Thanks, Nick and good morning everyone. It has been three weeks since I assumed my current role at Covetrus, and during that time I have spent as much time as possible, speaking with shareholders, employees, customers, partners and clients to better understand our company and how to build success for every one of our essential stakeholders going forward.

While it's been a brief period of time and there is much more work to do, I'd like to take the early parts of this call to talk with you about four core themes that I am focused on moving forward. First, all of us here need to acknowledge and take responsibility for the very difficult and challenging entry and early life we have had as a public company. We underestimated the sheer complexity of the transaction and the many competing priorities, which drove increased spending and added an additional set of challenges to an already complex process. Clearly, some of these difficulties are self-inflicted missteps and as a result, there is plenty of responsibility to share for our performance as a public company this year.

With that said I want to make a clear statement that the Board, the Executive leadership team and the many employees across the globe with whom I visited since becoming CEO remain unified and fully committed to the promise and value to Covetrus model can and will deliver to our customers, manufacturers, partners, employees and shareholders.

For our customers, that value means using our unique and integrated supply chain software and technology capabilities to deliver clinical and financial success. For their clients, we can provide an improved experience and access. And for our manufacturers, this means unlocking new demand throughout the market. I'm confident that the global opportunity remains and we expect to deliver on that opportunity.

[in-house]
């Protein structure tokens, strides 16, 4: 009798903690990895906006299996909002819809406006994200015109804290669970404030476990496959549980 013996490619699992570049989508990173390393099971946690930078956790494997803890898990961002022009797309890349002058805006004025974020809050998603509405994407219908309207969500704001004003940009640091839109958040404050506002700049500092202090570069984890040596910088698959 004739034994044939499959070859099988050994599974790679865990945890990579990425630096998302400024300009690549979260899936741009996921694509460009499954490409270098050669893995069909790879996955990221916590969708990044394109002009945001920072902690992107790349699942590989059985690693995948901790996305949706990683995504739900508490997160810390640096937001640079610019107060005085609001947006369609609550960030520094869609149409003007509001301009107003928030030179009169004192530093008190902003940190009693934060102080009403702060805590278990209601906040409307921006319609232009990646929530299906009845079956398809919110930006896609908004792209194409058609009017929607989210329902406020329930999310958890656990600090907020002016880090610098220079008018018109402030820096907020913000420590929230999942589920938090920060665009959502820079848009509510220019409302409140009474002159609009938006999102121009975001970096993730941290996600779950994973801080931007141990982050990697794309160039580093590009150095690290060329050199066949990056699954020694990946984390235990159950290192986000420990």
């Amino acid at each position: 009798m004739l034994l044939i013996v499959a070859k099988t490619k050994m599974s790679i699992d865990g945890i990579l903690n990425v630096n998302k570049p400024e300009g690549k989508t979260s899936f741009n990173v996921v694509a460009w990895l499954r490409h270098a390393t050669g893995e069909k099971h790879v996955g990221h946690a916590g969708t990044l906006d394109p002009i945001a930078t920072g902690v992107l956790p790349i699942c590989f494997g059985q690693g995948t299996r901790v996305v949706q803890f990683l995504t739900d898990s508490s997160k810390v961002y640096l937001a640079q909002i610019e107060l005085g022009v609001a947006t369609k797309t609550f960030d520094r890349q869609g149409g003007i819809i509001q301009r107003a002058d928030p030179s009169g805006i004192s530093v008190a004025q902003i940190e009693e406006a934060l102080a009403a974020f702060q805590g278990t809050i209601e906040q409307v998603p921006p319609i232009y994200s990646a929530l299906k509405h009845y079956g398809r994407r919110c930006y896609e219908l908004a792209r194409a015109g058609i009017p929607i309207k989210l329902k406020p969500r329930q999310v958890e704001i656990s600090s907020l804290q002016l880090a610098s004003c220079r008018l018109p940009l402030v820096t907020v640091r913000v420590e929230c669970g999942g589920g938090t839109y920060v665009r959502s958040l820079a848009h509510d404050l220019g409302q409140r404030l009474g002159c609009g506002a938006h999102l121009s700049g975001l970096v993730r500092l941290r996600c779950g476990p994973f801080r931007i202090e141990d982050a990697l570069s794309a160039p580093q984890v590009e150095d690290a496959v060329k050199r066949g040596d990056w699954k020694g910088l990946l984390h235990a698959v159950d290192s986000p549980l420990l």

Second, before we discuss results, I want to make it clear that we will be changing how we analyze and discuss the company and its progress going forward, focusing internally and externally on simplicity and openness for our business. While the initial merger and early integration has been challenging, it is becoming clear to our team what the most critical financial drivers and metrics of our performance are, and we will work very hard to be open and clear in describing and discussing those metrics with you. By focusing on these drivers and providing greater clarity on the specific levers we have, we will promote increased accountability throughout the organization, enhance our execution and in time, we expect that we will deliver more consistent financial performance that meets our high standards and expectations.